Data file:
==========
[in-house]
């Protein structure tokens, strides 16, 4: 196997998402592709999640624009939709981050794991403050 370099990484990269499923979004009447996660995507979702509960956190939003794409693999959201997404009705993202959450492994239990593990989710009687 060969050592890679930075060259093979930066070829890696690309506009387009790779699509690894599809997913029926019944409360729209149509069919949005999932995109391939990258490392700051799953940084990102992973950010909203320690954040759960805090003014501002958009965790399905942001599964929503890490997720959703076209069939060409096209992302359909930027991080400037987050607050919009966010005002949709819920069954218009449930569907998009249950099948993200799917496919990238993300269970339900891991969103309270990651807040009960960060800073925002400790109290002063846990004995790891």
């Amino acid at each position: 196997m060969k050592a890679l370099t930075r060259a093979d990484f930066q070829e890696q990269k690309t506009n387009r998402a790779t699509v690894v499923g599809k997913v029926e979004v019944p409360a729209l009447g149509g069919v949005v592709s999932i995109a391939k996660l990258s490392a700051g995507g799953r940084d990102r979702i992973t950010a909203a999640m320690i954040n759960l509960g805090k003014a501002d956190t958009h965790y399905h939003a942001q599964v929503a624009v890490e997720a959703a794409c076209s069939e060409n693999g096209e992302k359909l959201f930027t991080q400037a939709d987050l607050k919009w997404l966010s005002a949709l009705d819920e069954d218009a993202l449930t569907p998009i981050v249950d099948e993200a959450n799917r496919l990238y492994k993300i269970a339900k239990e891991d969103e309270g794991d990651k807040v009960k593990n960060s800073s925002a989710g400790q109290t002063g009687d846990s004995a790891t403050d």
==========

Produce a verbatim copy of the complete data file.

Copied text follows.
[in-house]
């Protein structure tokens, strides 16, 4: 196997998402592709999640624009939709981050794991403050 370099990484990269499923979004009447996660995507979702509960956190939003794409693999959201997404009705993202959450492994239990593990989710009687 060969050592890679930075060259093979930066070829890696690309506009387009790779699509690894599809997913029926019944409360729209149509069919949005999932995109391939990258490392700051799953940084990102992973950010909203320690954040759960805090003014501002958009965790399905942001599964929503890490997720959703076209069939060409096209992302359909930027991080400037987050607050919009966010005002949709819920069954218009449930569907998009249950099948993200799917496919990238993300269970339900891991969103309270990651807040009960960060800073925002400790109290002063846990004995790891």
């Amino acid at each position: 196997m060969k050592a890679l370099t930075r060259a093979d990484f930066q070829e890696q990269k690309t506009n387009r998402a790779t699509v690894v499923g599809k997913v029926e979004v019944p409360a729209l009447g149509g069919v949005v592709s999932i995109a391939k996660l990258s490392a700051g995507g799953r940084d990102r979702i992973t950010a909203a999640m320690i954040n759960l509960g805090k003014a501002d956190t958009h965790y399905h939003a942001q599964v929503a624009v890490e997720a959703a794409c076209s069939e060409n693999g096209e992302k359909l959201f930027t991080q400037a939709d987050l607050k919009w997404l966010s005002a949709l009705d819920e069954d218009a993202l449930t569907p998009i981050v249950d099948e993200a959450n799917r496919l990238y492994k993300i269970a339900k239990e891991d969103e309270g794991d990651k807040v009960k593990n960060s800073s925002a989710g400790q109290t002063g009687d846990s004995a790891t403050d």